Indonesia has returned five containers of rubbish to the United States, refusing to become a "dumping ground", officials said Saturday, June 15th. It is the latest Southeast Asian country to return imported waste, AFP has reported.
According to customs documents, the containers were supposed to contain not only paper scrap but also bottles, plastic waste, and diapers, said senior environment ministry official Sayid Muhadhar.
Muhadhar stated, "This is not appropriate, and we don't want to be a dumping ground," adding that the five containers were shipped from Seattle in the United States to Indonesia's second biggest city Surabaya in late March. It was not immediately clear where the rubbish originated from.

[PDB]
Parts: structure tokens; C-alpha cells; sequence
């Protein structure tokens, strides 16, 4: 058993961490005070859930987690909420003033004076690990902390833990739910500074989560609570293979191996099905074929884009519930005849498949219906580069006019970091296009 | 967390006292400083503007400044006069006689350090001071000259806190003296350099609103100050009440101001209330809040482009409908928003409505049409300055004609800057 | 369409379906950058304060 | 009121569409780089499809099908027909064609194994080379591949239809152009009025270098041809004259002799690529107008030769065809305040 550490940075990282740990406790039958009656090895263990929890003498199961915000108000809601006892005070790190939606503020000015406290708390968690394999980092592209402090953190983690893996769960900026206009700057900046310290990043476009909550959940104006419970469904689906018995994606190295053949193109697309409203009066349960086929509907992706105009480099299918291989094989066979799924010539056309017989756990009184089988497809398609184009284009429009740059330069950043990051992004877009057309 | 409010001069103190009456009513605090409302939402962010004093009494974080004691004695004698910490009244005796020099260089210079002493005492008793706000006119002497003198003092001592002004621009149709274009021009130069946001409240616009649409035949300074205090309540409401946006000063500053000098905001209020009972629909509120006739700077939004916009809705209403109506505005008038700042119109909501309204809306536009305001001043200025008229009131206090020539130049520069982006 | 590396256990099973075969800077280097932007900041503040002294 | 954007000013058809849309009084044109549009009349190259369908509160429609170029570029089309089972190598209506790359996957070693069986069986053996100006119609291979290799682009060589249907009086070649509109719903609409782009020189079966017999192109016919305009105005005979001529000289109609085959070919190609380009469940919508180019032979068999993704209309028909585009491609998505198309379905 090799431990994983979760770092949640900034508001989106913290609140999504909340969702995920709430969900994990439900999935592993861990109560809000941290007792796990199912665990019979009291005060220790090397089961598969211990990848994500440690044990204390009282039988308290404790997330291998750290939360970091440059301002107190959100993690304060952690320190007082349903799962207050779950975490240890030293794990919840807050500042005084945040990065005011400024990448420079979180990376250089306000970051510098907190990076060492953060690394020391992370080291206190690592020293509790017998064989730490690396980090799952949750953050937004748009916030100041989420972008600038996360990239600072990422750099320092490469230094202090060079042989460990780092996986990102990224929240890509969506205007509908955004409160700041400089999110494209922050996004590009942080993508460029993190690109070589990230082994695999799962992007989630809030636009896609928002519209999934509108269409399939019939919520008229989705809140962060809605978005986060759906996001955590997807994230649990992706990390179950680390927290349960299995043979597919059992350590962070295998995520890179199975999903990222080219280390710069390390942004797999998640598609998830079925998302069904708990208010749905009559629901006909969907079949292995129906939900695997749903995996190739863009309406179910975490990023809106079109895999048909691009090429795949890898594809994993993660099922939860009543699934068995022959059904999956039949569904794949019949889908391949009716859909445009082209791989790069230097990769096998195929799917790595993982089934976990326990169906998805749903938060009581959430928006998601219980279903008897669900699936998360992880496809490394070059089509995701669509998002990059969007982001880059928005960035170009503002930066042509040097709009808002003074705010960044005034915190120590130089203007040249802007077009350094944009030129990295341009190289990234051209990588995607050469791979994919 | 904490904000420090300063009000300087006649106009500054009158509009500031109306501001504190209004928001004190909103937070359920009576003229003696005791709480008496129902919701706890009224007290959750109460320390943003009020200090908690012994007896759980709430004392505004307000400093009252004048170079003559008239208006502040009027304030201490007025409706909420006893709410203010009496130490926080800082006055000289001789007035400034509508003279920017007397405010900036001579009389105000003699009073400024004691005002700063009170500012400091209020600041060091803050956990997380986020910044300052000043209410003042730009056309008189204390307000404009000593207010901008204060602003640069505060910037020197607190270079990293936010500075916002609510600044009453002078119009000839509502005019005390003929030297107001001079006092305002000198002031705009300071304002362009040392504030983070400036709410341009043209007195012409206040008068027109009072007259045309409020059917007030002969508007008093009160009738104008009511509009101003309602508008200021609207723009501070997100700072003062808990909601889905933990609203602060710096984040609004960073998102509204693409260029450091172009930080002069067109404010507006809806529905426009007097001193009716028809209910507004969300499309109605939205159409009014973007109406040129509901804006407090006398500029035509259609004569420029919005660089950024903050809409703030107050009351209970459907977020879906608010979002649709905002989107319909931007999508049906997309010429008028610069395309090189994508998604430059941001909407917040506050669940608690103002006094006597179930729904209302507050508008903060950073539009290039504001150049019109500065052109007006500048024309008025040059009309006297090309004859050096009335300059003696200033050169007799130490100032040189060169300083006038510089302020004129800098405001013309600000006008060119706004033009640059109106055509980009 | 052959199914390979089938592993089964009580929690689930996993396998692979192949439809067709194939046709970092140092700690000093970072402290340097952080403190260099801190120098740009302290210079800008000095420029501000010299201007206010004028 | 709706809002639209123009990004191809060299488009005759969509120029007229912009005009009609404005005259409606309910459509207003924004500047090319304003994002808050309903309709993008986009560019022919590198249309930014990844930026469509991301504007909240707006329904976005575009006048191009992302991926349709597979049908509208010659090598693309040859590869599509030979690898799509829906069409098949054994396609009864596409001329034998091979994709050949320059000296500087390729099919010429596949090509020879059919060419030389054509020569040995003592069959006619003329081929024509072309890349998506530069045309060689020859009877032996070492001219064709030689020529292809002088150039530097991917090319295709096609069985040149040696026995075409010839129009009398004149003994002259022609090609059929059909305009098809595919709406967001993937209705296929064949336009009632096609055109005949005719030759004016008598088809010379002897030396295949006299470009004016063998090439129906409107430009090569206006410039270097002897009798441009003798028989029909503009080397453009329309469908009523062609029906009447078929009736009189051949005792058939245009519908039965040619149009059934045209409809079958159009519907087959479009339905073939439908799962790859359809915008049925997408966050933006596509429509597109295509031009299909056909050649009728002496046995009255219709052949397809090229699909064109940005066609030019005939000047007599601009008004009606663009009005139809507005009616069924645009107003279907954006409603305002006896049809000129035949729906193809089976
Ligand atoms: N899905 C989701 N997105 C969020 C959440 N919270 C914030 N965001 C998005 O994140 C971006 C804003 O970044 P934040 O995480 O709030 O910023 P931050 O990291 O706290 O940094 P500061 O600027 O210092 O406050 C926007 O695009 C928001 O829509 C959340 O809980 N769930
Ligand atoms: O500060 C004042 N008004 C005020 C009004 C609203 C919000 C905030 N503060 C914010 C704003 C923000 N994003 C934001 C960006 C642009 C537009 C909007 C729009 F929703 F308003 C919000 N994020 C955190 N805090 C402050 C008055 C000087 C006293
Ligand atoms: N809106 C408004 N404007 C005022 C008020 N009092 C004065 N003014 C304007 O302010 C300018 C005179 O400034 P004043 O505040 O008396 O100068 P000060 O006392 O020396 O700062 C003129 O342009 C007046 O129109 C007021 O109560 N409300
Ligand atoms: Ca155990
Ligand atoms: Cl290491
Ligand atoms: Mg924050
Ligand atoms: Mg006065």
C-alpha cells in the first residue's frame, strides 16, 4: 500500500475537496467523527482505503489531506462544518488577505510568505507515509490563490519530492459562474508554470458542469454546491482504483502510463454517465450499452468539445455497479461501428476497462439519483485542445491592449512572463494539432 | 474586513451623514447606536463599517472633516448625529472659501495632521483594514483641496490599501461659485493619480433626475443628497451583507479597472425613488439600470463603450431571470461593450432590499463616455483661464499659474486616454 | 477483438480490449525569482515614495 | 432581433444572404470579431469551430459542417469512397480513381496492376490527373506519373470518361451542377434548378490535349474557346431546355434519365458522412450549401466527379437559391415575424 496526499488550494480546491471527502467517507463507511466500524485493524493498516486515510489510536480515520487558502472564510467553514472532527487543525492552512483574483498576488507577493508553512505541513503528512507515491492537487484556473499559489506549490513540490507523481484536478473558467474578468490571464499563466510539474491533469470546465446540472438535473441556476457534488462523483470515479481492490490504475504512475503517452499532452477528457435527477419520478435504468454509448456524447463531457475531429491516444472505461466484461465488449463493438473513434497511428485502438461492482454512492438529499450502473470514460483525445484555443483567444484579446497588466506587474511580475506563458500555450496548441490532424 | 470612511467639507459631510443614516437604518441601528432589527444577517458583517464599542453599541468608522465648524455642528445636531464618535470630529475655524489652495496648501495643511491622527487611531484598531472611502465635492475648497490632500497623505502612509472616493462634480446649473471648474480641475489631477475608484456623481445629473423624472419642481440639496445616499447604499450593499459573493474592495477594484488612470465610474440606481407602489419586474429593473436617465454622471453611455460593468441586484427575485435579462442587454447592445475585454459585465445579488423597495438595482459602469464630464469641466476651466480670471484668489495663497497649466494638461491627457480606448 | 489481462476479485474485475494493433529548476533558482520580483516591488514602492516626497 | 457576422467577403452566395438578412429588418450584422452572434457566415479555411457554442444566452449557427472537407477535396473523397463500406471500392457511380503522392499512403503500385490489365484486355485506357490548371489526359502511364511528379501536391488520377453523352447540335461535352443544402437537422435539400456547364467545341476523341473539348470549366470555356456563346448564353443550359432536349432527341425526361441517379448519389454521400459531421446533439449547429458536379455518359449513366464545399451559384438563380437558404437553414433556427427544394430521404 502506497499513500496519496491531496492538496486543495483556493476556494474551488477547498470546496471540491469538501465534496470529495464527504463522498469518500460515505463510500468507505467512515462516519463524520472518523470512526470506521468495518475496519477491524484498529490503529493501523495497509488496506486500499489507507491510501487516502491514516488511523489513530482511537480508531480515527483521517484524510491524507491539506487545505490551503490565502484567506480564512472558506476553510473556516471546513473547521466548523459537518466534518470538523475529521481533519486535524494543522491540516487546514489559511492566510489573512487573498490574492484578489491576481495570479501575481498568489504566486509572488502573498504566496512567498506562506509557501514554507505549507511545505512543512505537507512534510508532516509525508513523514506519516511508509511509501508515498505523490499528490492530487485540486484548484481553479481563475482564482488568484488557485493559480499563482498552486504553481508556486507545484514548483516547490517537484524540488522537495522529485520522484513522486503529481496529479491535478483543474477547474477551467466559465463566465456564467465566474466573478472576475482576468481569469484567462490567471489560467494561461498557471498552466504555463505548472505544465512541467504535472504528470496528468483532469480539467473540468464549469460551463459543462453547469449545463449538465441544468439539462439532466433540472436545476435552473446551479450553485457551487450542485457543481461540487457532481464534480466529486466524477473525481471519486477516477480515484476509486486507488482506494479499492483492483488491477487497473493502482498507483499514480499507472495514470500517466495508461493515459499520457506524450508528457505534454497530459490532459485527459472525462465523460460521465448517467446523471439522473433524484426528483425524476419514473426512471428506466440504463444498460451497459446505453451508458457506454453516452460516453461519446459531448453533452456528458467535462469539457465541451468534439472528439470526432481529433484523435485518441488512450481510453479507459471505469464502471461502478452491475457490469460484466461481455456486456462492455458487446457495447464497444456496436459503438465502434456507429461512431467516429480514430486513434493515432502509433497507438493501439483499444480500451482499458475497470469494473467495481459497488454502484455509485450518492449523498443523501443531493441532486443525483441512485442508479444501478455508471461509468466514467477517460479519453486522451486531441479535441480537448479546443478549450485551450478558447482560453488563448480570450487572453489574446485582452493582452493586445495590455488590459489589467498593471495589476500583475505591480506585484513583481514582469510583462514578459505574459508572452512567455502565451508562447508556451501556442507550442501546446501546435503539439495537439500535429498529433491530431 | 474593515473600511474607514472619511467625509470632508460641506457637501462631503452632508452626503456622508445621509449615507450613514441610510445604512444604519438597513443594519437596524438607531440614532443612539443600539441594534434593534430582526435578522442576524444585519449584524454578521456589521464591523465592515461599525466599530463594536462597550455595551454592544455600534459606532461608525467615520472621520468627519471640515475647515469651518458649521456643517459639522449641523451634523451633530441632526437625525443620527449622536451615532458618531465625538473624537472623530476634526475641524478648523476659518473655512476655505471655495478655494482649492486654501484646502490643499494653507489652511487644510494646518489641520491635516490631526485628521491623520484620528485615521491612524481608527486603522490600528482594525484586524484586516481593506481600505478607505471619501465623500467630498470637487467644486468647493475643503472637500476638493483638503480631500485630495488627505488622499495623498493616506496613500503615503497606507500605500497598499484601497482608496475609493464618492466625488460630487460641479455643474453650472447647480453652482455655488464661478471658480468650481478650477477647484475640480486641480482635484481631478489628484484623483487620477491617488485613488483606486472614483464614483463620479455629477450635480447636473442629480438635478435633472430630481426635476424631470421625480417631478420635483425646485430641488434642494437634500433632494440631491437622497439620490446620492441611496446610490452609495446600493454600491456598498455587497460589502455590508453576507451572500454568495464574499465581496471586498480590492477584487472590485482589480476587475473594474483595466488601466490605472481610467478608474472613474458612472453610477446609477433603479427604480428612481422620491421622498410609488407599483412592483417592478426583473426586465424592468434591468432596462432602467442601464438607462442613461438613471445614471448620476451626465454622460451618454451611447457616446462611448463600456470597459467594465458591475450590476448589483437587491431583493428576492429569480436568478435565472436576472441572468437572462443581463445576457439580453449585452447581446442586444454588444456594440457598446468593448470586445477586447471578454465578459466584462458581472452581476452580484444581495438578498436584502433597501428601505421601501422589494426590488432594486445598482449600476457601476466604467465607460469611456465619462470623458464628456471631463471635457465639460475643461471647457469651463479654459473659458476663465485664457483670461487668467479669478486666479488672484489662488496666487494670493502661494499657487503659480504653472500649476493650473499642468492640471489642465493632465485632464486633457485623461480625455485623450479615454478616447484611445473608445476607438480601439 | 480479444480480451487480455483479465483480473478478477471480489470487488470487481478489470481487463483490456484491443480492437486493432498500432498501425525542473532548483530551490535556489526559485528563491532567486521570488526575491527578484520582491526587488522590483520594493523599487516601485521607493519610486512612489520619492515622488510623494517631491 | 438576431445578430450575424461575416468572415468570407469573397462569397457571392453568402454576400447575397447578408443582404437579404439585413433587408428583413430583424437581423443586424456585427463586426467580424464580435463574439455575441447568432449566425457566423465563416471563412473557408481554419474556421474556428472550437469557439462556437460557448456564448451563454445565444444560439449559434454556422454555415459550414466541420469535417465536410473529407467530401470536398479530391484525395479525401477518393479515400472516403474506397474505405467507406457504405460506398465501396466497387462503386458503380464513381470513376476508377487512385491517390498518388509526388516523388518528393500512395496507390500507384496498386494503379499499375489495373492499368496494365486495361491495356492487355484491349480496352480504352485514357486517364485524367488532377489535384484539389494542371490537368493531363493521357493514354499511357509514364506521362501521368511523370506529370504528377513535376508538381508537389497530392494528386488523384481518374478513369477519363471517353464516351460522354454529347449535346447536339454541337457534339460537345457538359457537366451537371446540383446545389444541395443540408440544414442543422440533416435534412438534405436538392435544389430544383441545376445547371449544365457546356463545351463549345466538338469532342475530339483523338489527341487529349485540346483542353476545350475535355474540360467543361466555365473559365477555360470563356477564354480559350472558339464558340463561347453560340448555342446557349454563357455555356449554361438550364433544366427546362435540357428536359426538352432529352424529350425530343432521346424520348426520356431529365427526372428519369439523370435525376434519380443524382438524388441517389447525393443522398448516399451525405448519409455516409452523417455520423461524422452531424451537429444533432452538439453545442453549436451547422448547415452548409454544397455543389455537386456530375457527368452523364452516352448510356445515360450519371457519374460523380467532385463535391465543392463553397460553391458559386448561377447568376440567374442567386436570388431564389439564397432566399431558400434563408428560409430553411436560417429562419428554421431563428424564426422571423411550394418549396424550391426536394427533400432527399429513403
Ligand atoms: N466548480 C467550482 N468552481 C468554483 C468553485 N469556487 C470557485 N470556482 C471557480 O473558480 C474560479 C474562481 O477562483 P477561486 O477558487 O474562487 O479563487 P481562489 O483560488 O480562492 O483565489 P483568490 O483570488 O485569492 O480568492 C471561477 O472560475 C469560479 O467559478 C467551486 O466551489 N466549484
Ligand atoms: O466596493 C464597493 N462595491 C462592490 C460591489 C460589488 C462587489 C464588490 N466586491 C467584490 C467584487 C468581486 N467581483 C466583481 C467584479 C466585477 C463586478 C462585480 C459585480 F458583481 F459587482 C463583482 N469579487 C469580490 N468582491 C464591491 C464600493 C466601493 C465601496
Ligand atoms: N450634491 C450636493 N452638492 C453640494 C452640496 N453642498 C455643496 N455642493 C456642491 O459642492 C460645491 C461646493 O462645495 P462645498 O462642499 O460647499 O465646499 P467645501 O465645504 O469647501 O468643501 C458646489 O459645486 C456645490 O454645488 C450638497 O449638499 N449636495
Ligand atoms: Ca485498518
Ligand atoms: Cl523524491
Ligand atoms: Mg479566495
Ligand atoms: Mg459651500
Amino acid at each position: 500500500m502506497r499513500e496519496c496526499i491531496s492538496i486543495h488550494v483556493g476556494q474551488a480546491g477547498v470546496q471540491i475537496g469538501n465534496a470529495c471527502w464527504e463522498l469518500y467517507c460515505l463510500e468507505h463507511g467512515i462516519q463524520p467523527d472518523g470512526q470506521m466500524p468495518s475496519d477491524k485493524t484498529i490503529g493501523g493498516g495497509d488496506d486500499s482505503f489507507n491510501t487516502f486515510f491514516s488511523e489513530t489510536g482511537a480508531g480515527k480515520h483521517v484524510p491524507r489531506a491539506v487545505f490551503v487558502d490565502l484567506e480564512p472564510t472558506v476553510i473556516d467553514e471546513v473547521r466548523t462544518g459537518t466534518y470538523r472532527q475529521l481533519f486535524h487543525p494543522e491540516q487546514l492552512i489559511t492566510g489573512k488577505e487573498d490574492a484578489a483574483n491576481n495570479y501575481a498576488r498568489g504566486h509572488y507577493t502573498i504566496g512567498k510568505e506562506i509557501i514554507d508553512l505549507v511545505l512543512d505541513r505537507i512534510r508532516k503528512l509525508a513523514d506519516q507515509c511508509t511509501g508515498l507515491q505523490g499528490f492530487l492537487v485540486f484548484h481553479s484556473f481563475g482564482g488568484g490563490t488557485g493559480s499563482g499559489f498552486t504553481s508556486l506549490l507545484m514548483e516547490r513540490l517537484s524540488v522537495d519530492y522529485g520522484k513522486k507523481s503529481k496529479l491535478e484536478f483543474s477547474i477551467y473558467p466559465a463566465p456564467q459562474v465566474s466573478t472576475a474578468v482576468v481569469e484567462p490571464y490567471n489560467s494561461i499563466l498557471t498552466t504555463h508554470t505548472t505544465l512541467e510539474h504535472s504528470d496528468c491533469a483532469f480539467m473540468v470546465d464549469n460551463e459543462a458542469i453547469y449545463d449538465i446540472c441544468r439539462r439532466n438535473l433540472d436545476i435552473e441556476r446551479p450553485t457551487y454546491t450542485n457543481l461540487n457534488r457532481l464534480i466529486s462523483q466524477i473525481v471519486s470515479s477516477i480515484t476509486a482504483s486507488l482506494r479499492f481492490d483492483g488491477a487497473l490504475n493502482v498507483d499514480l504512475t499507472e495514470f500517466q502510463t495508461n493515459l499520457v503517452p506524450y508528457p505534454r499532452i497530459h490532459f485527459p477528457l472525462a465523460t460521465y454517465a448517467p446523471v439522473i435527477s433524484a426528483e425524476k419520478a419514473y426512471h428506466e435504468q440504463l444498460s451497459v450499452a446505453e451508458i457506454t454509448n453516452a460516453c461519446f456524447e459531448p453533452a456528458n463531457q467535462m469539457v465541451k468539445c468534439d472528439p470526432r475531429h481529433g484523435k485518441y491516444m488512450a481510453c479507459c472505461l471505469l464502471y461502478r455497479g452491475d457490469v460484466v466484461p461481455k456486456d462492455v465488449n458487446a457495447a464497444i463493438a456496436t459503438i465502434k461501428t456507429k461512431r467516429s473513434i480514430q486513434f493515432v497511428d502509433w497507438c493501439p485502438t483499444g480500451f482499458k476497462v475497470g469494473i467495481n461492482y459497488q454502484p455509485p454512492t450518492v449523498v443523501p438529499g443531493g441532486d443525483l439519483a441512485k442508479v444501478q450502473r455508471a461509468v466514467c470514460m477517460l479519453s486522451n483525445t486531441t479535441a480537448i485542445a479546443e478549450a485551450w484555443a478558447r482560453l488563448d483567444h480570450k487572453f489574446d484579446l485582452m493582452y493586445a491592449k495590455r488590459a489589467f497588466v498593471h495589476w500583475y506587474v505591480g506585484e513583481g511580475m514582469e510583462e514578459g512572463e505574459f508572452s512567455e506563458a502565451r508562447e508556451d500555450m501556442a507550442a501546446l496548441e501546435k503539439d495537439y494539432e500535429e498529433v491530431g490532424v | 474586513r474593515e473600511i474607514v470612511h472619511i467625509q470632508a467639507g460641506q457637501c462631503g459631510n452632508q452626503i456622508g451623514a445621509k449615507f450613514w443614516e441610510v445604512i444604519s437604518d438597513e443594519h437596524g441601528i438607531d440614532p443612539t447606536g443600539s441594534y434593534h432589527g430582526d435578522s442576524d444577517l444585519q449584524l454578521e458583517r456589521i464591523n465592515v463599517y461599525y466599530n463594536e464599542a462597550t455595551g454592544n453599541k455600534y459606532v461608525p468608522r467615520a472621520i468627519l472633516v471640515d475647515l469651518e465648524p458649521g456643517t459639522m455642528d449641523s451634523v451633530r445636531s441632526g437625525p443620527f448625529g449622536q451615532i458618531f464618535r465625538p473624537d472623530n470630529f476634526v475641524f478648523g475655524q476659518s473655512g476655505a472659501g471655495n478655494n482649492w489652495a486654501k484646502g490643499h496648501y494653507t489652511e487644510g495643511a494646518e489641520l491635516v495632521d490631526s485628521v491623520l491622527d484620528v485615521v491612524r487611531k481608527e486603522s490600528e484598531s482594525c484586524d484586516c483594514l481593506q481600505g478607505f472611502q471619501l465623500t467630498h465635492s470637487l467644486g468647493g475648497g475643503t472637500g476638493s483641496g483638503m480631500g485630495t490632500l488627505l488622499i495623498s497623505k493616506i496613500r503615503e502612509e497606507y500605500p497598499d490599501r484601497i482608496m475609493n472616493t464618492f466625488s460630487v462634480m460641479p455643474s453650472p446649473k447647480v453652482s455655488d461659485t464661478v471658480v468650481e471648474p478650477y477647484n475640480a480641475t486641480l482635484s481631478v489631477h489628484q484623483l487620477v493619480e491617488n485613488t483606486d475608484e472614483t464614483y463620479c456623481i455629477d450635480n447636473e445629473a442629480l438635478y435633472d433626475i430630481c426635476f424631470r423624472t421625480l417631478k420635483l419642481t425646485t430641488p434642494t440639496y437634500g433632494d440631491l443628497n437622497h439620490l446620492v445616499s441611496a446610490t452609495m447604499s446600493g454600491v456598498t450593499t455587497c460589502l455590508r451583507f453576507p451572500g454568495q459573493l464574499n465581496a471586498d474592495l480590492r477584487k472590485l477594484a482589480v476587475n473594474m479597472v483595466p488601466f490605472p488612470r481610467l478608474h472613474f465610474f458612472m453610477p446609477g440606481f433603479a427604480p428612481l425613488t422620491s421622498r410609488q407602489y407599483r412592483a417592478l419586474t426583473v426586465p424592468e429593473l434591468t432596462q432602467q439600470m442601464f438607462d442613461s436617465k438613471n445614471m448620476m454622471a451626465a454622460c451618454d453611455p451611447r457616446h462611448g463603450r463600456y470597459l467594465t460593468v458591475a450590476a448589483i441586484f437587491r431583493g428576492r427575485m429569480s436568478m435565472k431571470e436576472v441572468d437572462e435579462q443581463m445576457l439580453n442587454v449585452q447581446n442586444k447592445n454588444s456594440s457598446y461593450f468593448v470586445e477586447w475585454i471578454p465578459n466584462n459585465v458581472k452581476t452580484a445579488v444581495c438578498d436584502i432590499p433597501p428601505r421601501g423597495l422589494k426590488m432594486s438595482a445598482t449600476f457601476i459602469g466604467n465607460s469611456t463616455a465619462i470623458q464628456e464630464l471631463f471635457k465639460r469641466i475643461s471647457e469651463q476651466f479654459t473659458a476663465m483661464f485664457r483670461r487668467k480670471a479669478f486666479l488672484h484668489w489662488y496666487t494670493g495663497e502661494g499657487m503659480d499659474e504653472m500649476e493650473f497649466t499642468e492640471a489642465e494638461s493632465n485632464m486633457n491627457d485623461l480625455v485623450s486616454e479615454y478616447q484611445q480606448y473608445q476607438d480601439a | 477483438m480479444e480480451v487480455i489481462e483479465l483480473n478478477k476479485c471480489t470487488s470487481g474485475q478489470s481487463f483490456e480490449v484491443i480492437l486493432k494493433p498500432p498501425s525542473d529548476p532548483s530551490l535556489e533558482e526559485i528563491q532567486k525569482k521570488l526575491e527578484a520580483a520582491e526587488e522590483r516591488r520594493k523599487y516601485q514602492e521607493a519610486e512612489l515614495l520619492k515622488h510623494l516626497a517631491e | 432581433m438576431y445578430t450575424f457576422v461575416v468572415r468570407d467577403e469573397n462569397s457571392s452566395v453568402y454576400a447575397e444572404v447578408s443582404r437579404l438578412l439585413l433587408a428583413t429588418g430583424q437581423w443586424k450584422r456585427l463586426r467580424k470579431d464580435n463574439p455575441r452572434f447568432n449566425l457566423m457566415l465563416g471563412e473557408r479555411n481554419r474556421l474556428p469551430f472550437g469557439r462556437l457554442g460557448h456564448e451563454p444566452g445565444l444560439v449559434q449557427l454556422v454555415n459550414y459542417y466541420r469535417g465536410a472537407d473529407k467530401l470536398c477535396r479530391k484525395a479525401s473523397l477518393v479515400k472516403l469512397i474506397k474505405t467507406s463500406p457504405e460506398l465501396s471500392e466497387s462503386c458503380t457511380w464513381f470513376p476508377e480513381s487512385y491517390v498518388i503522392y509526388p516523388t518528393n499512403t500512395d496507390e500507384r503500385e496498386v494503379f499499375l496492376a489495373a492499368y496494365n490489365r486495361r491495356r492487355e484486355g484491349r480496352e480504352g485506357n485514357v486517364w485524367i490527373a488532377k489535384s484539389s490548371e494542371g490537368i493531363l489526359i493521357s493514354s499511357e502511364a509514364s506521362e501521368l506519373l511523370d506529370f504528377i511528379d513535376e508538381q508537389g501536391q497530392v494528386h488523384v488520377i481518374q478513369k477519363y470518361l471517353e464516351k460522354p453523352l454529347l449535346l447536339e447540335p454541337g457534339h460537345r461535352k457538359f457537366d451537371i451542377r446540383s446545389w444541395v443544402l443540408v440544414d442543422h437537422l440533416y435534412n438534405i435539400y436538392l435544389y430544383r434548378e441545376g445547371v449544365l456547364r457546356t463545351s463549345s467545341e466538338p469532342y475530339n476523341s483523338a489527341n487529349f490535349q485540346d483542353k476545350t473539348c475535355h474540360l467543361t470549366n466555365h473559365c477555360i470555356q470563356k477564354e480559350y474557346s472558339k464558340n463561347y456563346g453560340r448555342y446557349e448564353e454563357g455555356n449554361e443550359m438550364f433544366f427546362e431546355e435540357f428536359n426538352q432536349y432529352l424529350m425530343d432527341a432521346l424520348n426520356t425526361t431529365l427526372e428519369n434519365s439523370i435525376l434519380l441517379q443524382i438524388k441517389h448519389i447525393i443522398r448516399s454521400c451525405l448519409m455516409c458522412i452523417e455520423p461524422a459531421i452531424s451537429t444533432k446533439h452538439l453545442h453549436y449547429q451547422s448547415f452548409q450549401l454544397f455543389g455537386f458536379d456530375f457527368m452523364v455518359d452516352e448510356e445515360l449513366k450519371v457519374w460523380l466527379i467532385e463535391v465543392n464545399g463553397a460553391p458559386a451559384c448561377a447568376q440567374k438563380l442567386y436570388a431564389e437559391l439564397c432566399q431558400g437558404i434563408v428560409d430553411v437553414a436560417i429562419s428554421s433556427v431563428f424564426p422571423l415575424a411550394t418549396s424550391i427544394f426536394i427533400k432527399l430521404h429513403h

Currently, Indonesia is examining several other containers, belonging to a Canadian company, in Jakarta's port and in the city of Batam, on the island of Sumatra.
Furthermore, the Philippines has ordered tonnes of garbage dumped in the country to be shipped back to Canada, sparking a diplomatic row between the two countries.
For years China received the bulk of scrap plastic from around the world but closed its doors to foreign refuse last year in an effort to clean up its environment.
Huge quantities of waste have since been redirected to Southeast Asia, including Malaysia, Indonesia and to a lesser degree the Philippines.
According to the Worldwide Fund for Nature (WWF), about 300 million tonnes of plastic are produced every year. Much of that ends up in landfill or in the seas.